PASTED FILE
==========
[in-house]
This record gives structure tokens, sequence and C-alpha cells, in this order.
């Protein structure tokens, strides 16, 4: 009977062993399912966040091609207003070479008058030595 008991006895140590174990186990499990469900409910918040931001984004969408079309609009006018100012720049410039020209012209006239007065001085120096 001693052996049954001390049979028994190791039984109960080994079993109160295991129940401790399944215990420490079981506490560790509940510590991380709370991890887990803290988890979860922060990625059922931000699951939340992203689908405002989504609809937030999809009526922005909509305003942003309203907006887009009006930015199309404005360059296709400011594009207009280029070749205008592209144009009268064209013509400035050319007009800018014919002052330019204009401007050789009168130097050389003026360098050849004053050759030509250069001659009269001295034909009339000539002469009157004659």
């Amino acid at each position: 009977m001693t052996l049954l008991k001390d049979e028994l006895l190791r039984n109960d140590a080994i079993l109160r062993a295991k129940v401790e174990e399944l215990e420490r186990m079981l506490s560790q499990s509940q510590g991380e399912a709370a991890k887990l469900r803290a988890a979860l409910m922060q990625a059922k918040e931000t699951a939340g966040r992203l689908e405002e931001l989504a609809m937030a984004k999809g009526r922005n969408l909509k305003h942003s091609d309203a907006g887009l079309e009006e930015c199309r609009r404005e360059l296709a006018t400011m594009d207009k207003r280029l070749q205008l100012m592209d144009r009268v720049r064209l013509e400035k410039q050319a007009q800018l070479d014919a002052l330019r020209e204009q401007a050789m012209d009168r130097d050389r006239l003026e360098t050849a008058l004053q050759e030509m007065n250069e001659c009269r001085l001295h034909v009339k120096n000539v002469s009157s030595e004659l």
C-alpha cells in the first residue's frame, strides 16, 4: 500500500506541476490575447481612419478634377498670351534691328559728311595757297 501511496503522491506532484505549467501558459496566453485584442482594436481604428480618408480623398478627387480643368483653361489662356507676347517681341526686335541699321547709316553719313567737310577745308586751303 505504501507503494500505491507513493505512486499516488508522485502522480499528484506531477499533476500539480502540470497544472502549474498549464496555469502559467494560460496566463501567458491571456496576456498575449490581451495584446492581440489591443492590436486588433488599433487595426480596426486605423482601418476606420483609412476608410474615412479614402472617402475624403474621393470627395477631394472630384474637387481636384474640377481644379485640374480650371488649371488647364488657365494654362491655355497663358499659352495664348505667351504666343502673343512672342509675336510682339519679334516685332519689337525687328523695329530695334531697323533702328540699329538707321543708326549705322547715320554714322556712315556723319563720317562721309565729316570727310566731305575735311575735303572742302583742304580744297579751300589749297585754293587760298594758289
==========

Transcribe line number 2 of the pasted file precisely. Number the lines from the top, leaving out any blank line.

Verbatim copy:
This record gives structure tokens, sequence and C-alpha cells, in this order.